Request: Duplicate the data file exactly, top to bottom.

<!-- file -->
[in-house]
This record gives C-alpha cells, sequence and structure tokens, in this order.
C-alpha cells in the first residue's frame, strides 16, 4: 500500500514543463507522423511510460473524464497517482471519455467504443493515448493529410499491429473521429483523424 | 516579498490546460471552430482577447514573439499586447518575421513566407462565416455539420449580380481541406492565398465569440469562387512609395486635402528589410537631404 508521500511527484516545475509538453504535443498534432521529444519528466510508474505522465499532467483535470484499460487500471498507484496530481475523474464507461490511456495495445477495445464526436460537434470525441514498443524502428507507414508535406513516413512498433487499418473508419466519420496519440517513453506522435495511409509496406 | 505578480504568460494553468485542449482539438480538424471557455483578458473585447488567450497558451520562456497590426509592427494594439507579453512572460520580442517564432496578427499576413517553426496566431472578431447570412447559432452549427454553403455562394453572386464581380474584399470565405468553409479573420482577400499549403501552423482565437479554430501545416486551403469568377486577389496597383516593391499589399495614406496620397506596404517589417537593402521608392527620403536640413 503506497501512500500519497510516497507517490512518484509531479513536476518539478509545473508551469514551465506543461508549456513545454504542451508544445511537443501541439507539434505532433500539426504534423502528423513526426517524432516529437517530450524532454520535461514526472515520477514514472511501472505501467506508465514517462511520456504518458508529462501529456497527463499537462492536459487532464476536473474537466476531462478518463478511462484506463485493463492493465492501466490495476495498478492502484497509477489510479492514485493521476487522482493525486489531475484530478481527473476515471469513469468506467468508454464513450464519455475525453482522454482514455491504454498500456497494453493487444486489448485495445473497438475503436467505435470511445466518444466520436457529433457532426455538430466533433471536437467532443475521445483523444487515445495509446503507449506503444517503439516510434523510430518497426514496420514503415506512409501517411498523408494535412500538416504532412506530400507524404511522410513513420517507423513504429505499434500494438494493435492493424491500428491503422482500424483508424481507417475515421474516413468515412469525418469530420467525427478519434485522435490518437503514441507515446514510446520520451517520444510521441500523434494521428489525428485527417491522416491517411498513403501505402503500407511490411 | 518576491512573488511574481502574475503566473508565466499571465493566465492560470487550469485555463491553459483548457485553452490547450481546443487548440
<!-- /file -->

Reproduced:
[in-house]
This record gives C-alpha cells, sequence and structure tokens, in this order.
C-alpha cells in the first residue's frame, strides 16, 4: 500500500514543463507522423511510460473524464497517482471519455467504443493515448493529410499491429473521429483523424 | 516579498490546460471552430482577447514573439499586447518575421513566407462565416455539420449580380481541406492565398465569440469562387512609395486635402528589410537631404 508521500511527484516545475509538453504535443498534432521529444519528466510508474505522465499532467483535470484499460487500471498507484496530481475523474464507461490511456495495445477495445464526436460537434470525441514498443524502428507507414508535406513516413512498433487499418473508419466519420496519440517513453506522435495511409509496406 | 505578480504568460494553468485542449482539438480538424471557455483578458473585447488567450497558451520562456497590426509592427494594439507579453512572460520580442517564432496578427499576413517553426496566431472578431447570412447559432452549427454553403455562394453572386464581380474584399470565405468553409479573420482577400499549403501552423482565437479554430501545416486551403469568377486577389496597383516593391499589399495614406496620397506596404517589417537593402521608392527620403536640413 503506497501512500500519497510516497507517490512518484509531479513536476518539478509545473508551469514551465506543461508549456513545454504542451508544445511537443501541439507539434505532433500539426504534423502528423513526426517524432516529437517530450524532454520535461514526472515520477514514472511501472505501467506508465514517462511520456504518458508529462501529456497527463499537462492536459487532464476536473474537466476531462478518463478511462484506463485493463492493465492501466490495476495498478492502484497509477489510479492514485493521476487522482493525486489531475484530478481527473476515471469513469468506467468508454464513450464519455475525453482522454482514455491504454498500456497494453493487444486489448485495445473497438475503436467505435470511445466518444466520436457529433457532426455538430466533433471536437467532443475521445483523444487515445495509446503507449506503444517503439516510434523510430518497426514496420514503415506512409501517411498523408494535412500538416504532412506530400507524404511522410513513420517507423513504429505499434500494438494493435492493424491500428491503422482500424483508424481507417475515421474516413468515412469525418469530420467525427478519434485522435490518437503514441507515446514510446520520451517520444510521441500523434494521428489525428485527417491522416491517411498513403501505402503500407511490411 | 518576491512573488511574481502574475503566473508565466499571465493566465492560470487550469485555463491553459483548457485553452490547450481546443487548440